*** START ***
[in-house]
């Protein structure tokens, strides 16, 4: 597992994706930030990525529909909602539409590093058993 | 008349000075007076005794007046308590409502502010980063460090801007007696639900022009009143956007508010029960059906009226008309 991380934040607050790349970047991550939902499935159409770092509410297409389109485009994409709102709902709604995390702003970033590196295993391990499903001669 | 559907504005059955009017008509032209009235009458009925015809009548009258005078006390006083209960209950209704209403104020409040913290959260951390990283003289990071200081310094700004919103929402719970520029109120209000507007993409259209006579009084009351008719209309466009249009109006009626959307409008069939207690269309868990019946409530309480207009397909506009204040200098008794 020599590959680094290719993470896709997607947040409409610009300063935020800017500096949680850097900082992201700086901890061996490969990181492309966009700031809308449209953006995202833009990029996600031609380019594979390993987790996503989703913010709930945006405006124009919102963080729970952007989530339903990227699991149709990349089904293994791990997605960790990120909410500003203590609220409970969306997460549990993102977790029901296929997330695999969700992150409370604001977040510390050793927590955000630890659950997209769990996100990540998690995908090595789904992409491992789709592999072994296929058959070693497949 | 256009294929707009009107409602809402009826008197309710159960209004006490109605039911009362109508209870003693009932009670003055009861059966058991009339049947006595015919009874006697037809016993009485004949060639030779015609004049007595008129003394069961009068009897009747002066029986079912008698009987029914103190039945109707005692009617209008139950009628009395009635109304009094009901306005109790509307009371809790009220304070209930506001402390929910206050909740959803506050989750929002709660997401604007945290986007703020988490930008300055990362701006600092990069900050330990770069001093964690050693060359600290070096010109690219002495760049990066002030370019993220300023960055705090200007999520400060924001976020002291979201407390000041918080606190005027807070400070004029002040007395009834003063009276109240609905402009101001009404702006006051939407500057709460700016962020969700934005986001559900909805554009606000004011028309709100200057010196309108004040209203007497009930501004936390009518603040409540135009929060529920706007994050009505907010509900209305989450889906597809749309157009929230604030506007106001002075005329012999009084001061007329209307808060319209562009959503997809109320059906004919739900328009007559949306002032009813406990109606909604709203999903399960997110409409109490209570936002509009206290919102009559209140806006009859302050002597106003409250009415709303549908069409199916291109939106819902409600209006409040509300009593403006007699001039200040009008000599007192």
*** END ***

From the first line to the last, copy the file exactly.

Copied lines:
[in-house]
């Protein structure tokens, strides 16, 4: 597992994706930030990525529909909602539409590093058993 | 008349000075007076005794007046308590409502502010980063460090801007007696639900022009009143956007508010029960059906009226008309 991380934040607050790349970047991550939902499935159409770092509410297409389109485009994409709102709902709604995390702003970033590196295993391990499903001669 | 559907504005059955009017008509032209009235009458009925015809009548009258005078006390006083209960209950209704209403104020409040913290959260951390990283003289990071200081310094700004919103929402719970520029109120209000507007993409259209006579009084009351008719209309466009249009109006009626959307409008069939207690269309868990019946409530309480207009397909506009204040200098008794 020599590959680094290719993470896709997607947040409409610009300063935020800017500096949680850097900082992201700086901890061996490969990181492309966009700031809308449209953006995202833009990029996600031609380019594979390993987790996503989703913010709930945006405006124009919102963080729970952007989530339903990227699991149709990349089904293994791990997605960790990120909410500003203590609220409970969306997460549990993102977790029901296929997330695999969700992150409370604001977040510390050793927590955000630890659950997209769990996100990540998690995908090595789904992409491992789709592999072994296929058959070693497949 | 256009294929707009009107409602809402009826008197309710159960209004006490109605039911009362109508209870003693009932009670003055009861059966058991009339049947006595015919009874006697037809016993009485004949060639030779015609004049007595008129003394069961009068009897009747002066029986079912008698009987029914103190039945109707005692009617209008139950009628009395009635109304009094009901306005109790509307009371809790009220304070209930506001402390929910206050909740959803506050989750929002709660997401604007945290986007703020988490930008300055990362701006600092990069900050330990770069001093964690050693060359600290070096010109690219002495760049990066002030370019993220300023960055705090200007999520400060924001976020002291979201407390000041918080606190005027807070400070004029002040007395009834003063009276109240609905402009101001009404702006006051939407500057709460700016962020969700934005986001559900909805554009606000004011028309709100200057010196309108004040209203007497009930501004936390009518603040409540135009929060529920706007994050009505907010509900209305989450889906597809749309157009929230604030506007106001002075005329012999009084001061007329209307808060319209562009959503997809109320059906004919739900328009007559949306002032009813406990109606909604709203999903399960997110409409109490209570936002509009206290919102009559209140806006009859302050002597106003409250009415709303549908069409199916291109939106819902409600209006409040509300009593403006007699001039200040009008000599007192």